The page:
These are superb plants which deserve to be much more widely grown. They are tuberous herbaceous perennials. They can twine to a height of about 3m when mature. The tubers will flower in their second/third year from seed, but take another two years or so to show their full potential. Do not think that because they can reach 3m they are large bulky plants, they have a grace and delicacy which makes them suitable for growing in containers provided with supports or through small shrubs in borders.† I grow them in full and part shade.
The botanists have had a field day with some of the twining Codonopsis species, changing their names a number of times. This new name recognises Christopher Grey-Wilsonís (the Societyís esteemed editor) contribution to work on Himalayan flora. I will not detail the earlier names as I think this just serves to confuse. The plant comes from west and central Nepal in mountain shrubberies up to 3,600m.
They are not particularly well known or grown probably because they are a nurserymanís nightmare plant. When in full growth in May and June they grow at a prodigious rate and will twine and climb everywhere, mostly failing to use the supports provided for them and mixing and tangling with anything nearby! The answer is to grow your own plants from seed and then you can enjoy them to the full. C. grey-wilsonii has clear blue flowers with a darker blue/purple inner ring. The stems of this species are dark with an almost purple hue, reminiscent of the purple in the flower. As far as I am aware this is the only species to show this characteristic.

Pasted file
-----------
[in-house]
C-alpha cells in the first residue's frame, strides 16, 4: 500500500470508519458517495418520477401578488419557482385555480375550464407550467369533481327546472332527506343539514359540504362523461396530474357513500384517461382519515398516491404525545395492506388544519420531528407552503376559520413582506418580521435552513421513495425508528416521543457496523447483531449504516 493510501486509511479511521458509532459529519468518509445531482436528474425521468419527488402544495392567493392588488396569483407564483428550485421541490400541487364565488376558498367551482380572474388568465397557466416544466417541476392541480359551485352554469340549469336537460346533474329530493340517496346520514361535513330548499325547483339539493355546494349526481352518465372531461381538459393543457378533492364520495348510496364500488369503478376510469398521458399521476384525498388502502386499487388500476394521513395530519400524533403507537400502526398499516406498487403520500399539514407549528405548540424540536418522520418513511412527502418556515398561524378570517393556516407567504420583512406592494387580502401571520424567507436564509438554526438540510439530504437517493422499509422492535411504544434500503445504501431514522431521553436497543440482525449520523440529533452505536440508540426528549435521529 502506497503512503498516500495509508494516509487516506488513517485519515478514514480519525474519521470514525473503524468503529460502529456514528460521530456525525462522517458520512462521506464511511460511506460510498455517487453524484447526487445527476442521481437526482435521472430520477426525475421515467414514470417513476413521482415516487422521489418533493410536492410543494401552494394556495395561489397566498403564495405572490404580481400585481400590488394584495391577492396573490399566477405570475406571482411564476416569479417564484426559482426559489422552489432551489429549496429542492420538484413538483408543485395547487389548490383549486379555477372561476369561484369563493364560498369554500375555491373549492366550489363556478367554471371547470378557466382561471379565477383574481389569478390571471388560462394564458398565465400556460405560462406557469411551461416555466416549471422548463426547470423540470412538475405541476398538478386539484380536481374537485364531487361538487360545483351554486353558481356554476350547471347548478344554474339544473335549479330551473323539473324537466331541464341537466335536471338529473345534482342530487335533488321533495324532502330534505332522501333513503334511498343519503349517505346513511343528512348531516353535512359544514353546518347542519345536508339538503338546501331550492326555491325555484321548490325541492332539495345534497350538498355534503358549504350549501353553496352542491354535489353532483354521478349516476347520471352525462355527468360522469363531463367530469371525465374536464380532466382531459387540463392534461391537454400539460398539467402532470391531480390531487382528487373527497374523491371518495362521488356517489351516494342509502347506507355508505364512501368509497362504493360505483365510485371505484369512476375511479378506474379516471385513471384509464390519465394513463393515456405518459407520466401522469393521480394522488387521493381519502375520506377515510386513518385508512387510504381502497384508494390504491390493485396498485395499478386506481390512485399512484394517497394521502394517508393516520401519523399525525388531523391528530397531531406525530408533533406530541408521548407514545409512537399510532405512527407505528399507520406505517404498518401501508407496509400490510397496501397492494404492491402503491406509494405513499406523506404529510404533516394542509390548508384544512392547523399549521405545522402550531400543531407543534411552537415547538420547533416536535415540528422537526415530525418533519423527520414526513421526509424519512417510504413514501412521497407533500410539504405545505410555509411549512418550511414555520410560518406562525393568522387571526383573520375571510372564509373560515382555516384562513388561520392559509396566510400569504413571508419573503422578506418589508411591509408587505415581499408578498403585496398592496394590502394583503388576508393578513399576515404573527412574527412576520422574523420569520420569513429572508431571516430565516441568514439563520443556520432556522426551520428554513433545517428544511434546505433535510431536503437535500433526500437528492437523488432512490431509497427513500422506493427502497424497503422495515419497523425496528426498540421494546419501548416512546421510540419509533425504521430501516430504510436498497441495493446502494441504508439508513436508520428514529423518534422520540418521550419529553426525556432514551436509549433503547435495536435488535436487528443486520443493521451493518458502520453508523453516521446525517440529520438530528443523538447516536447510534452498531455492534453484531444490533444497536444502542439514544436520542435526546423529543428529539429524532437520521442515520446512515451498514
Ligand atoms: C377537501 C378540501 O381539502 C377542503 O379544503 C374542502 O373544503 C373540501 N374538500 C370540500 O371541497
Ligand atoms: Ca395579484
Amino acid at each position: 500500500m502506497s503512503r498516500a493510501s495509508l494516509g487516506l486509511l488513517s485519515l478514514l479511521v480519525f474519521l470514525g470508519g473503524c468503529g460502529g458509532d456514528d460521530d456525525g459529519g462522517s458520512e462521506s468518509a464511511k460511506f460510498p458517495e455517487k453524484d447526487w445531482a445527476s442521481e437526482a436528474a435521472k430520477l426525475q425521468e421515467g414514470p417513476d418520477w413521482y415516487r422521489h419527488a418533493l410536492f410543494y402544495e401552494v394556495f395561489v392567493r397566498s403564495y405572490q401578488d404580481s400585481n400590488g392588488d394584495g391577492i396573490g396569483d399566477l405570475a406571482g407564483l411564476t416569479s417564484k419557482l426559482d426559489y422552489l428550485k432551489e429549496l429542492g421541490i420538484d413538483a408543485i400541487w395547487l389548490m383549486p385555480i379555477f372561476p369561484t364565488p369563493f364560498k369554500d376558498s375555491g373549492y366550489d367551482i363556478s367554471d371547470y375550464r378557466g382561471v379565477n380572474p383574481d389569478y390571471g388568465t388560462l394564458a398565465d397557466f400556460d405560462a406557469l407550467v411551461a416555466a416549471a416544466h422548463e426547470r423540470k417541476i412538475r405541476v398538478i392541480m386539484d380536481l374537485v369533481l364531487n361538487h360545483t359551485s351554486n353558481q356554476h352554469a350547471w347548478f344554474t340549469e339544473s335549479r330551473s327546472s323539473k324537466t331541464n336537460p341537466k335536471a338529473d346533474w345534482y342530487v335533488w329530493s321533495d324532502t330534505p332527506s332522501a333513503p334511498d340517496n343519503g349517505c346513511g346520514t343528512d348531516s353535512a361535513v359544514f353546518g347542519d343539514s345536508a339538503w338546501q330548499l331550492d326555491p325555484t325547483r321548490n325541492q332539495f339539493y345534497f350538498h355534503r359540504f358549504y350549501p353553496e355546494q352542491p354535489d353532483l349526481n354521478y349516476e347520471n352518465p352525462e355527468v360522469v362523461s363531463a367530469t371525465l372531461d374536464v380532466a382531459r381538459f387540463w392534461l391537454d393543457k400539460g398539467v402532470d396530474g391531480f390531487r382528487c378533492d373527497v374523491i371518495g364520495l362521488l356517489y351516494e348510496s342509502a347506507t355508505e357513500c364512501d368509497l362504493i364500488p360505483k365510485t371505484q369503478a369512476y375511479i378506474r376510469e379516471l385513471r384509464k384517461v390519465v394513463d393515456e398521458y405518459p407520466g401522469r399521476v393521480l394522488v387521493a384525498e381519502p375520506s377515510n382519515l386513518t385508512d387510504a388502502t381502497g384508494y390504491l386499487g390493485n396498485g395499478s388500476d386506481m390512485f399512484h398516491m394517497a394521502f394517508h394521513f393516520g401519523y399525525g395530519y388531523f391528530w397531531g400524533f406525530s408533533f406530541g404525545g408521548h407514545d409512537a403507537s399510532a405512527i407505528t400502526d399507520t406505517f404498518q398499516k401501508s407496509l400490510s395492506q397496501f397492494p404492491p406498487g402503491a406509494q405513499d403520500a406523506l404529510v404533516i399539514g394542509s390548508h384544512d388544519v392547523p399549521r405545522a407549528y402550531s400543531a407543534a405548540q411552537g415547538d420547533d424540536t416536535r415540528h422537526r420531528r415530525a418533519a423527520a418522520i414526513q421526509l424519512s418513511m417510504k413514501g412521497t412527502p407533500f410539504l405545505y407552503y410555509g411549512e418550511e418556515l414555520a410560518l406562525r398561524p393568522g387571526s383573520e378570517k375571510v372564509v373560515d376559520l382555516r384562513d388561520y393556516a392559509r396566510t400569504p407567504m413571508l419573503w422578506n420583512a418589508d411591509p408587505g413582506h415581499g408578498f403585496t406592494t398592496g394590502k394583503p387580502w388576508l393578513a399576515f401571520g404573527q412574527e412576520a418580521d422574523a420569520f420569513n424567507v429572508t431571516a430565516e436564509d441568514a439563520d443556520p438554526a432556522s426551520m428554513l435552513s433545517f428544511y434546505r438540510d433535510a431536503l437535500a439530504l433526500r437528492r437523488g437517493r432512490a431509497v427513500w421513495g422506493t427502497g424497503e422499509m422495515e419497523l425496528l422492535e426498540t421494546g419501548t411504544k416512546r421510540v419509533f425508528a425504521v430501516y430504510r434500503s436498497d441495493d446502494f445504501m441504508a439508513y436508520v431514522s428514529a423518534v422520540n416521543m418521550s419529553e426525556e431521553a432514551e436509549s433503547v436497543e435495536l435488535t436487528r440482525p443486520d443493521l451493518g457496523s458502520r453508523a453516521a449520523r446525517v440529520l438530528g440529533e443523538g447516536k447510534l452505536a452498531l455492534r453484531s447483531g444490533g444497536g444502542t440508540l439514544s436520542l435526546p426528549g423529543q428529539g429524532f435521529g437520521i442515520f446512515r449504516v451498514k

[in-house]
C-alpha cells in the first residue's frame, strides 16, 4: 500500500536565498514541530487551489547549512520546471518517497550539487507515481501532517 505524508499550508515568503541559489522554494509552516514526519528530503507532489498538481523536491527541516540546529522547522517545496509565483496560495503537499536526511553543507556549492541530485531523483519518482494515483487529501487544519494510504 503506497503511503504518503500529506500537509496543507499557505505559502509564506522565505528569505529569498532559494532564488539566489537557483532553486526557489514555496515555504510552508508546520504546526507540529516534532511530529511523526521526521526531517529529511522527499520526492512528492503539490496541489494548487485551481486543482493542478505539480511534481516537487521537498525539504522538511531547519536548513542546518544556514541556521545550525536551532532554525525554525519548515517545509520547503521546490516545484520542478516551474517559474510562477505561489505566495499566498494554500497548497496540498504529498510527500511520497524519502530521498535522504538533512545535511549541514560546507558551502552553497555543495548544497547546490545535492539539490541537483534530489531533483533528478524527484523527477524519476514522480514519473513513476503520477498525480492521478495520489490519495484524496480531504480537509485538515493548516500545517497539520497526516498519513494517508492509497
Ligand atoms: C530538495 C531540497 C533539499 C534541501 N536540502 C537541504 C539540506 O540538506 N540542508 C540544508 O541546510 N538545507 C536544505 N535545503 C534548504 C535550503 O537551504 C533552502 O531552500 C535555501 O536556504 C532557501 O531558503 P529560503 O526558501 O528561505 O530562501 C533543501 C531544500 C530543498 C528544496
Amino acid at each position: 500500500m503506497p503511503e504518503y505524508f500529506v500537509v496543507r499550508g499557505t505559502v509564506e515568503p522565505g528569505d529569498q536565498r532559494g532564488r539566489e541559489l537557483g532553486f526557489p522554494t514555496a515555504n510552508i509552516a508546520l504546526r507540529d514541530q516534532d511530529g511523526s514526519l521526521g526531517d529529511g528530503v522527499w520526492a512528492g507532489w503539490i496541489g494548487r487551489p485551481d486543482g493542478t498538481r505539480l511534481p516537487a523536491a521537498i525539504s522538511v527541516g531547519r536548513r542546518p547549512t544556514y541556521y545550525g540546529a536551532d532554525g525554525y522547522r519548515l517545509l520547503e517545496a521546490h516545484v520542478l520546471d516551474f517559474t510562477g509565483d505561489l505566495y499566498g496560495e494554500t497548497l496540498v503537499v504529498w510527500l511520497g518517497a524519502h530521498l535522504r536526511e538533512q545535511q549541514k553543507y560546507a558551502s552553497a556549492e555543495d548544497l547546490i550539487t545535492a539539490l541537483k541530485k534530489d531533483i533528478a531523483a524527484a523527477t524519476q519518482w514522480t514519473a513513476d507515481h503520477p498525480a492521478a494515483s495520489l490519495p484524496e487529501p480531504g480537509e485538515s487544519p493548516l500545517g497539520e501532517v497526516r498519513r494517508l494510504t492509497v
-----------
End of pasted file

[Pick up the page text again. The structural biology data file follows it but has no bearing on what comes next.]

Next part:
C. grey-wilsonii 'Himal Snow' has pure white flowers on a plant with apple green stems and leaves. The flowers are campanulate, about 6cm in diameter with slightly pointed segments.
Seed seems to be always set, so there is plenty of scope for experimenting. As the very young seedlings are extremely delicate, I do not separate them until the second year of growth and then as dormant tubers. You really need a few tubers together to make a good display.
The main problem is caused by slugs and snails which may graze the emerging shoots in spring. Once growth is in full swing molluscs are less of a problem. Essentially they are trouble free and they fill a quiet time in the alpine year.